CELEBRATING TOMMY CHONG’S BIRTHDAY
May 24th Los Angeles, California
By Billy Bird
The day started out at Blackwood Coffee on Sunset, where I plot the day with a cup of joe and smoke. I became curious in the young man next to me, as he ran sides for an audition. He uses his phone in selfie-mode to watch his delivery. I try to get his attention by waving at him, but he doesn’t notice. So I give him a pat on his shoulder and he jumps like a dramatic little bitch. It was clear he doesn’t like his process interrupted. He took out his Bluetooth earbuds.
“Can I help you?” he asks.
“I get it man, the hustle and grind.” I ask him, “Are you taking any classes?”
“I’m good bro, my teacher has been on seven episodes of NCIS Miami.”
“Hey it’s an inside job man, you know what I mean?” I muse.
He hisses, “Ugh, gross. I’m not a faggot.”
I can’t help myself, “Dropping the F-bomb in West Hollywood? Good luck buddy.”
Back at the office, Ace and I smoke a strain labeled 9% CBD and 7% THC, so there is either an 85% X-factor or I’m a fucking idiot. Being a lightweight, I’m trying to find a CBD heavy blend to help me quit cigarettes – this one isn’t it. My thoughts become fragmented and skip around like a scratched up dusty vinyl record as we plug away behind our devices reaching out to cannabis brands. We hear an alarm sound just outside our door. We both froze frame in wide-eyed paranoia. The door slams open. It’s our founder Lola Langusta dancing in excitement and gyrating her feet up-and-down so fast that one of the last pedals of my favorite orchid falls off. This better be important.
“OH MY GOD! Guess what!?”
She doesn’t even wait for me to answer.
“I waited outside for twenty minutes for the most appropriate time to share the news.”
I try to respond and she cuts in, “We are going to Tommy Chong’s birthday party!” she beams.
“Are you serious?”
“Yes, and we should write an article about it!” She insists, as she lights her ceremonial joint.
Spending time on any article is a complete waste of energy unless you distill it down to 140 characters including your #hashtags. The art of telling a female what to do is a delicate business. You have to get creative. I’ve tried the approach of asking if I can make a suggestion. But that only worked a couple times and now anytime I use it she knows exactly where I’m headed.
I tried fluffing her up for a suggestion by asking a couple trivial questions. I must have teleported the direction I was headed with my tone or body language because she sniffed me out from a mile away.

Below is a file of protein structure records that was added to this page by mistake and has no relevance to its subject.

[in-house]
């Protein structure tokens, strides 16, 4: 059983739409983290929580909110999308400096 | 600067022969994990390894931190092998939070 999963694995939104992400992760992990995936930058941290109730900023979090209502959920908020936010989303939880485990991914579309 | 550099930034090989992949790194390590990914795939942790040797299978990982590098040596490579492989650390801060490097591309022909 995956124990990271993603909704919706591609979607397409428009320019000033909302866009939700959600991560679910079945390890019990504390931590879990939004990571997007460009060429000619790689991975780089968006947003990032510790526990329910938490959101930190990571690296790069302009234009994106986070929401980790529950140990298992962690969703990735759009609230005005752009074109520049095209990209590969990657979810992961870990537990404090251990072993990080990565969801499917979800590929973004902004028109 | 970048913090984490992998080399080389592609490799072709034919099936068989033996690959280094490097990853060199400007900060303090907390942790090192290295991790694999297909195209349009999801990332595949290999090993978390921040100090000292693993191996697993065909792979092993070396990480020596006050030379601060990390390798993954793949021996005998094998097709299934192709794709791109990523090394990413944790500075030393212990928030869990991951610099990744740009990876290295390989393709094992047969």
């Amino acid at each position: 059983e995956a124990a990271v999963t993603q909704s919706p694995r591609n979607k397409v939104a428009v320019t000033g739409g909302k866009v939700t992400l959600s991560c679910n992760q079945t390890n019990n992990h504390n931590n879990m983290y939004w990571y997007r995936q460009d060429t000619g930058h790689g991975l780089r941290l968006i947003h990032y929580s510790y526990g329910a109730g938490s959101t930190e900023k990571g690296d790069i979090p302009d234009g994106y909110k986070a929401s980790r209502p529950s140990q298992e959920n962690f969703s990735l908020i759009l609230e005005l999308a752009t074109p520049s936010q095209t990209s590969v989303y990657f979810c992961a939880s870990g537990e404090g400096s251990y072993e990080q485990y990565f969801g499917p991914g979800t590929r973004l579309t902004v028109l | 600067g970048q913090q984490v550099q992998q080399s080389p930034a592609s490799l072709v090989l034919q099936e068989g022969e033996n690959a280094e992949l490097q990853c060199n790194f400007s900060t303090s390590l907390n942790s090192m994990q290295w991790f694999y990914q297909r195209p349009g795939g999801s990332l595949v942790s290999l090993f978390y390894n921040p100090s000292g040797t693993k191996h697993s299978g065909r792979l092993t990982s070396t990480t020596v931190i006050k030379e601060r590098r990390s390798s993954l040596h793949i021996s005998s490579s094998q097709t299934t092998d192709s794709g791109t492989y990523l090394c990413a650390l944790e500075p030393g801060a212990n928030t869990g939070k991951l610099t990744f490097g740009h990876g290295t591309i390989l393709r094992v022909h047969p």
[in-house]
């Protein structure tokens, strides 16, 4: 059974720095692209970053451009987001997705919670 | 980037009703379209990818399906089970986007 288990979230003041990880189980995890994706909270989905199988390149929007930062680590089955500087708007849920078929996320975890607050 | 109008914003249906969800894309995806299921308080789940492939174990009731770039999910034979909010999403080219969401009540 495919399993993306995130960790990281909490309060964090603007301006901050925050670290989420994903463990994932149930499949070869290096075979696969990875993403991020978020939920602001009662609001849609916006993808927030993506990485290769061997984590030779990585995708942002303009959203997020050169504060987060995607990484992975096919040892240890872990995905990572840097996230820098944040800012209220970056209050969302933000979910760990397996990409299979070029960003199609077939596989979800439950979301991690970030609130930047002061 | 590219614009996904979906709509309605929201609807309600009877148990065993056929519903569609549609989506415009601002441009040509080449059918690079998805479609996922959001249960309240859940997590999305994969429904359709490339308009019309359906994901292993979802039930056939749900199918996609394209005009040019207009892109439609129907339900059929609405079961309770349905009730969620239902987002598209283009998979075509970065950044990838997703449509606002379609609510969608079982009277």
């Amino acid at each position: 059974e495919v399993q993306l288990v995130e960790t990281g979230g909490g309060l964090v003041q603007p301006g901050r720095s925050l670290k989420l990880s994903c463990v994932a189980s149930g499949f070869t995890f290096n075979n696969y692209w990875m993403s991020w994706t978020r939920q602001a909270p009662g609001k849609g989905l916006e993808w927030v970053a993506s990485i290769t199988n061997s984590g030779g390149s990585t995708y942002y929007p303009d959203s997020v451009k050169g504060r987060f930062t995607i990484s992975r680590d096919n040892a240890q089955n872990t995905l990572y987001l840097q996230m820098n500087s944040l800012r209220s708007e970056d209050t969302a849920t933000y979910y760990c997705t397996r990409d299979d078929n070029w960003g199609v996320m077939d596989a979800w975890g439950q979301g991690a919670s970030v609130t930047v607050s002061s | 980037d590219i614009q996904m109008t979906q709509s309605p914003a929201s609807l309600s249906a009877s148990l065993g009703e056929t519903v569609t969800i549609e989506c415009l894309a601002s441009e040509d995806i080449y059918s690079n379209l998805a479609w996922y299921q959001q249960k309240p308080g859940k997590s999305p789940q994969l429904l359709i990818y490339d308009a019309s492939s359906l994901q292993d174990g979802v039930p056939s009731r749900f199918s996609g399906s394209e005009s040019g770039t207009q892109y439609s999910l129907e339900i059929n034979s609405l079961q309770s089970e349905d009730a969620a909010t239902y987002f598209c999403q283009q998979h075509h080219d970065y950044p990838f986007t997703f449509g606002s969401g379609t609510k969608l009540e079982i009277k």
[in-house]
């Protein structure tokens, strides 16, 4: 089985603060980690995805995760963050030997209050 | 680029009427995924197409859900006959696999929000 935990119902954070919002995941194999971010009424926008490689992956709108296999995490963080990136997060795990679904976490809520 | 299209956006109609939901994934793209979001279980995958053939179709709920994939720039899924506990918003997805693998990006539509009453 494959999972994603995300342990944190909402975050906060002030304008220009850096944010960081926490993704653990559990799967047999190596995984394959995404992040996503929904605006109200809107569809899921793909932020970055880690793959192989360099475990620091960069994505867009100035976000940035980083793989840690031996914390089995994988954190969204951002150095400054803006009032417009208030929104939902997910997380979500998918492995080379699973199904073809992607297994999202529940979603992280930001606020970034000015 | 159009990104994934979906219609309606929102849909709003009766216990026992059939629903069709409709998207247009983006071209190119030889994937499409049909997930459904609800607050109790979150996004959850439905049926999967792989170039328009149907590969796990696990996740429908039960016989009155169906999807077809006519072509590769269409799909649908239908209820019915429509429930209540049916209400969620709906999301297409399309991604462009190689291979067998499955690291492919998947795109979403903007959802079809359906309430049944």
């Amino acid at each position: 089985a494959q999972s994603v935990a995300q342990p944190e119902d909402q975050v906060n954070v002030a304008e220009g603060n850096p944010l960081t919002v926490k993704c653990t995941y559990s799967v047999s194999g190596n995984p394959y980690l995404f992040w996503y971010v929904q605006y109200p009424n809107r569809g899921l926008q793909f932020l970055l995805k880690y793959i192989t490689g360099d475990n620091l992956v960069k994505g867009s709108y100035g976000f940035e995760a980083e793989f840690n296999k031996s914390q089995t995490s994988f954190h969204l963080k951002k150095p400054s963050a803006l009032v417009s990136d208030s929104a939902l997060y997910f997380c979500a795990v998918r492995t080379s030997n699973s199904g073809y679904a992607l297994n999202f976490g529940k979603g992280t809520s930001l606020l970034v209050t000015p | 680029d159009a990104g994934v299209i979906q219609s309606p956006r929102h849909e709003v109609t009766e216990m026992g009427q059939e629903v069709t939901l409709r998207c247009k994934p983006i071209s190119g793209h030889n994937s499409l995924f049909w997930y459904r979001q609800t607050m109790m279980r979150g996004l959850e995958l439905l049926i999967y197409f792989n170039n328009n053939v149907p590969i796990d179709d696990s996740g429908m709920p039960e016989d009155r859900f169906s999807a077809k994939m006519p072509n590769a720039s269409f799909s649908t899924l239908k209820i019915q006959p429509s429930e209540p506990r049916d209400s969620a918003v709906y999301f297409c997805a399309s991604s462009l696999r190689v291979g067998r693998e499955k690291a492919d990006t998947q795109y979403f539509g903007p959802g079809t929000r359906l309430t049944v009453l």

“What do you want?” she asks.
“I have an idea?..”
“Okay?..” She mutters.
“Let’s get ready!” I shout.
Lola isn’t sure about the dress code so deciding what to wear to a star-studded Tommy Chong birthday party takes longer than expected. Do you do classy or keep it simple and down to earth? She spends about thirty minutes trying on different outfits while I look up where it’s taking place: the Deco Building at 5209 Wilshire, an architectural feat in itself. I go for the suit. As I wrap a tie around my neck, a scene from Cheech and Chong’s Up In Smoke hit me. It’s the one where Chong addresses the silly band suits that the manager tried to get them to wear and Tommy responds, “If we’re going to wear uniforms man, let’s everybody wear something different.” I rip off the tie and pull out the 60’s French workers jacket.
Finding parking for the event takes thirty painful minutes and I’d like to take the time to make a public service announcement to all the Uber and Lift drivers. YOU DON’T OWN THE FUCKING ROAD. I’m talking directly to the bastards that park in the middle of the road with your hazards and expect people to wait. As the line to get around you grows, so does our patience, not to mention the safety of your riders, who could get hit by an enraged driver trying to get around your dumb ass.
As we walk towards the Deco Building, we spot a step-and-repeat with photographers and sycophants. It looks like a suit and tie affair and my anxiety begins to grow about the threads. The worst part is I’m wearing a hat and if asked to take it off I have irreconcilable hat hair underneath. As we got closer, we spot a couple flannels.
We reach the two men at the door and our names end up not being on the list. It quickly becomes a bit of an episode with the token muscle. There isn’t anybody behind us so I’m not sure why he is in a hurry. These guys are always so quick to flex their authority and could all take a chill pill or even better take a _______. An older gentleman with a clipboard steps up. Lola tells him about Stoned Fox and, after realizing we are media, let’s us right in.